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Year : 2011  |  Volume : 45  |  Issue : 2  |  Page : 108-115

The basic science of peri-implant bone healing

1 Division of Orthopedic Surgery, Department of Surgery, University of Toronto,Toronto, ON, Canada
2 Division of Orthopedic Surgery, Department of Surgery, University of Toronto; Division of Orthopedic Surgery, St. Michael's Hospital, Toronto, ON, Canada

Correspondence Address:
Paul RT Kuzyk
Apt. 602, 120 Lombard St. Toronto, ON, M5C 3H5
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Source of Support: None, Conflict of Interest: None

DOI: 10.4103/0019-5413.77129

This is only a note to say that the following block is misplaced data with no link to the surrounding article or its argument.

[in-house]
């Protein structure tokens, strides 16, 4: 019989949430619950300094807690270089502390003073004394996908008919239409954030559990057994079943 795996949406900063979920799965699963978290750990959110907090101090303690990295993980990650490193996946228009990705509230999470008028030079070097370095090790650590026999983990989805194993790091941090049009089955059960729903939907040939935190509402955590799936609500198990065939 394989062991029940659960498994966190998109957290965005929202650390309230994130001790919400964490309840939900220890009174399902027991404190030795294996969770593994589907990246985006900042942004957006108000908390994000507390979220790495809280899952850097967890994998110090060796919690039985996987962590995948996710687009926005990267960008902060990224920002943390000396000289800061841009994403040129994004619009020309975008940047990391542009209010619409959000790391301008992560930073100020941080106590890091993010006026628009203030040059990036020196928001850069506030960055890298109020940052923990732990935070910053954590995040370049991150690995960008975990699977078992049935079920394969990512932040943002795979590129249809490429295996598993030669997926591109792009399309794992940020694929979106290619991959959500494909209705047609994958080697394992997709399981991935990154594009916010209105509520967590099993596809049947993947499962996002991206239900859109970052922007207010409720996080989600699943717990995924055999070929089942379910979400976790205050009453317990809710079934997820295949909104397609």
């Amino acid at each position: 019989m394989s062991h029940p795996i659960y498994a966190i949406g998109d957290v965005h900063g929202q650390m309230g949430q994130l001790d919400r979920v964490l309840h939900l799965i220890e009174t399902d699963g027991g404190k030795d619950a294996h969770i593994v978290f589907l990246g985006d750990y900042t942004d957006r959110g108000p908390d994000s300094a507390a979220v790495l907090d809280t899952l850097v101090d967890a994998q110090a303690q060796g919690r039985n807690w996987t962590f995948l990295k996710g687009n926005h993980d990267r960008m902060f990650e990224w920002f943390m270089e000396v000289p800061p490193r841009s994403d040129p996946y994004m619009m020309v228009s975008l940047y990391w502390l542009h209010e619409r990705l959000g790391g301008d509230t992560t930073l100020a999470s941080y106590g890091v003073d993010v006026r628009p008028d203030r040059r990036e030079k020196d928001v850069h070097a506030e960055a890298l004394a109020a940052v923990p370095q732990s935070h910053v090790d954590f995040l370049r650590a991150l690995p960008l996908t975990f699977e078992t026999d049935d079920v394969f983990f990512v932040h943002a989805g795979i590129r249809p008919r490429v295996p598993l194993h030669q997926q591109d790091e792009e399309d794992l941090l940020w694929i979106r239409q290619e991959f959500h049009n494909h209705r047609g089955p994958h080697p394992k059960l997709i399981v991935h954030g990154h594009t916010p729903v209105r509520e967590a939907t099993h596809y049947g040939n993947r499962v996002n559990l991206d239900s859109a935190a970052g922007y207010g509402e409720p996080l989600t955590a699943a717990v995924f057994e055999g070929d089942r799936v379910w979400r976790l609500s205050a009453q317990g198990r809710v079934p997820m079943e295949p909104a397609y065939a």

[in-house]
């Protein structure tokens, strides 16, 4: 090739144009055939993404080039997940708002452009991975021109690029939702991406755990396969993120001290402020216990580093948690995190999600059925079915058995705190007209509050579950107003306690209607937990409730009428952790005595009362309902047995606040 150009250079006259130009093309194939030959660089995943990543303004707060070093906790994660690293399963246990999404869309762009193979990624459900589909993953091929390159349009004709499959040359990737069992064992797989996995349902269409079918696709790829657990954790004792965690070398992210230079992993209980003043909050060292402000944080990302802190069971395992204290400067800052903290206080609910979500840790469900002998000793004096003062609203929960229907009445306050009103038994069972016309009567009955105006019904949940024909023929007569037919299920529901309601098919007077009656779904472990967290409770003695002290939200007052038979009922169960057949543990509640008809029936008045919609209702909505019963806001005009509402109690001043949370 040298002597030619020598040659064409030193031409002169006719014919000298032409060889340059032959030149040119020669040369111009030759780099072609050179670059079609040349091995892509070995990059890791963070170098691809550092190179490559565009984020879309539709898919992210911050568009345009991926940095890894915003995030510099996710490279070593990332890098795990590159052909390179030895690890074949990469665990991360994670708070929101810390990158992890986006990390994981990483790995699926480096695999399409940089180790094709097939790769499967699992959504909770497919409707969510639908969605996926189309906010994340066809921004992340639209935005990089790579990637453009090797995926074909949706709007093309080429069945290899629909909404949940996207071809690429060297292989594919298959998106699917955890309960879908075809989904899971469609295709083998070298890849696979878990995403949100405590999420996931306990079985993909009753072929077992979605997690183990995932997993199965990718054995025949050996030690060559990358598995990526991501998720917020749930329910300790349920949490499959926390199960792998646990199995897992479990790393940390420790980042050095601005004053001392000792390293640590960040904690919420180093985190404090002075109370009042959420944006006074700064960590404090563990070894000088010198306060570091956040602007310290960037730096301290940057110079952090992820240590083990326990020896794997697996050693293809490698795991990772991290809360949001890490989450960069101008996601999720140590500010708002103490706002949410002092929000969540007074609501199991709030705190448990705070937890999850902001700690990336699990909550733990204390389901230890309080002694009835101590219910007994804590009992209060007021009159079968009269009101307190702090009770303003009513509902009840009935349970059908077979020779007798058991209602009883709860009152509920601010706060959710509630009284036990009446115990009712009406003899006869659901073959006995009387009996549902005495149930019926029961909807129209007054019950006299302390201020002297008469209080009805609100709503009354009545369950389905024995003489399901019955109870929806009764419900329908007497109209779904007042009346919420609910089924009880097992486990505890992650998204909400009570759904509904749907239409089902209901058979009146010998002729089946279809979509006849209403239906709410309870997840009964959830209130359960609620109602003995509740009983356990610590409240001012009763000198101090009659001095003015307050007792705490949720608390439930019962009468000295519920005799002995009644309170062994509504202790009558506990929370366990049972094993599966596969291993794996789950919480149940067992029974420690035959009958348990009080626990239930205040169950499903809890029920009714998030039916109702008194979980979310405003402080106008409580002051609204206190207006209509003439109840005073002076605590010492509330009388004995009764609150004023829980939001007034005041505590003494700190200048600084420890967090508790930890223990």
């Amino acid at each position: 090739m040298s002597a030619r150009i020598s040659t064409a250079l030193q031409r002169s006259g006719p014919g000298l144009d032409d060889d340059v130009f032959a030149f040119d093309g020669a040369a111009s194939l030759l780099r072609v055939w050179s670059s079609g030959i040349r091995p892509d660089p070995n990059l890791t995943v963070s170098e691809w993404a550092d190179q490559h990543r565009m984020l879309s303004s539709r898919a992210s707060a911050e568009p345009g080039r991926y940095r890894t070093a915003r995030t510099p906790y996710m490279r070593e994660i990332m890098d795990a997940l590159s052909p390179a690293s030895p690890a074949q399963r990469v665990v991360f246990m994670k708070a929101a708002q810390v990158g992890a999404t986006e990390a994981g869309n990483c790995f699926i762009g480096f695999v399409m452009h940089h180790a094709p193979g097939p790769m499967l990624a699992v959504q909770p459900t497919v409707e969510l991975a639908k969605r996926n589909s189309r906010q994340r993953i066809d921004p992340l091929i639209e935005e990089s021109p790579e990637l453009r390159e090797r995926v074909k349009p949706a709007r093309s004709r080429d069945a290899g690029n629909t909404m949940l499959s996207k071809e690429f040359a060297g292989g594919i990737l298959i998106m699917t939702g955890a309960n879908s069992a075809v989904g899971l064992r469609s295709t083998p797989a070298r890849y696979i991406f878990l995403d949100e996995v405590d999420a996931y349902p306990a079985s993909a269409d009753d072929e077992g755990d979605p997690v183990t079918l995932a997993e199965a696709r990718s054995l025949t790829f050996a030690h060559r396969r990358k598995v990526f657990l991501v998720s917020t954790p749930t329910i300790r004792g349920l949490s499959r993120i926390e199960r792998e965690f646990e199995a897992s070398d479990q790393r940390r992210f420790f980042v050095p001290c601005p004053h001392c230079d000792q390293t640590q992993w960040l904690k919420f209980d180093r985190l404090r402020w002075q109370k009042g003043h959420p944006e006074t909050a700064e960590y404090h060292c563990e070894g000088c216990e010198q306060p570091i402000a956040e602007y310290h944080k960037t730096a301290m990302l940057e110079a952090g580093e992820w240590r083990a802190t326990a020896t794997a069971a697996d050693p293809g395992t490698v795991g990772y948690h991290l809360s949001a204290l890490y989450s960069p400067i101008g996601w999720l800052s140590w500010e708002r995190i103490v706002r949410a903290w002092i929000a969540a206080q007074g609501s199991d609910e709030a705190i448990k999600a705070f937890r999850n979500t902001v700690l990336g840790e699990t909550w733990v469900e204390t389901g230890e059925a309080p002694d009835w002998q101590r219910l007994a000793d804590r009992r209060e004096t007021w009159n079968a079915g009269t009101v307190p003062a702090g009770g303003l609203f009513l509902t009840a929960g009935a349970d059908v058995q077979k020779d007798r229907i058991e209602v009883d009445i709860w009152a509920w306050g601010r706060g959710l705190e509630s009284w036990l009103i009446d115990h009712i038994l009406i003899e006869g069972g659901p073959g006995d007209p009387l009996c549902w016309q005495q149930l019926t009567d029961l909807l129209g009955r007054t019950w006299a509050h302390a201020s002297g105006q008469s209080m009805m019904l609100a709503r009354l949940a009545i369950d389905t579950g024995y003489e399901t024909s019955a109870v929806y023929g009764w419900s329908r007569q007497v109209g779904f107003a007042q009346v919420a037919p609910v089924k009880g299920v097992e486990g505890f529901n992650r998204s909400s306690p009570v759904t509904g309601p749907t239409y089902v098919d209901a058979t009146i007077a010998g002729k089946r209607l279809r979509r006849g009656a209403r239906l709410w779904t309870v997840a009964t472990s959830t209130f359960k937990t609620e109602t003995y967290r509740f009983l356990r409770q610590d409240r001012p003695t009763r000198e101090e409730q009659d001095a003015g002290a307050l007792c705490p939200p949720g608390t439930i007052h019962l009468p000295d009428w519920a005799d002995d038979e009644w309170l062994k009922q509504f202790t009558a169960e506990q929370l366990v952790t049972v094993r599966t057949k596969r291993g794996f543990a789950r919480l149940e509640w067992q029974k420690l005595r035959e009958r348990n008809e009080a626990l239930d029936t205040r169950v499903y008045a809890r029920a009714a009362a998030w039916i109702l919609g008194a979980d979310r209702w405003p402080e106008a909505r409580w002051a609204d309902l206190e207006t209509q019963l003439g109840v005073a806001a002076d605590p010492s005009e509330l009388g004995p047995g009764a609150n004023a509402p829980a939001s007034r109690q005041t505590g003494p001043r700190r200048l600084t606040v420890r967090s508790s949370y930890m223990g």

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Given the popularity of cementless orthopedic implants, it is imperative for orthopedic surgeons to have a basic understanding of the process of peri-implant bone healing. Contact and distance osteogenesis have been used to explain peri-implant bone healing. In contact osteogenesis, de novo bone forms on the implant surface, while in distance osteogenesis, the bone grows from the old bone surface toward the implant surface in an appositional manner. Contact osteogenesis may lead to bone bonding if the surface of the implant displays the appropriate surface topography. The early stage of peri-implant bone healing is very important and involves the body's initial response to a foreign material: protein adsorption, platelet activation, coagulation, and inflammation. This results in the formation of a stable fibrin clot that is a depot for growth factors and allows for osteoconduction. Osteoconduction is the migration and differentiation of osteogenic cells, such as pericytes, into osteoblasts. Osteoconduction allows for contact osteogenesis to occur at the implant surface. The late stage of healing involves the remodeling of this woven bone. In many respects, this process is similar to the bone healing occurring at a fracture site.

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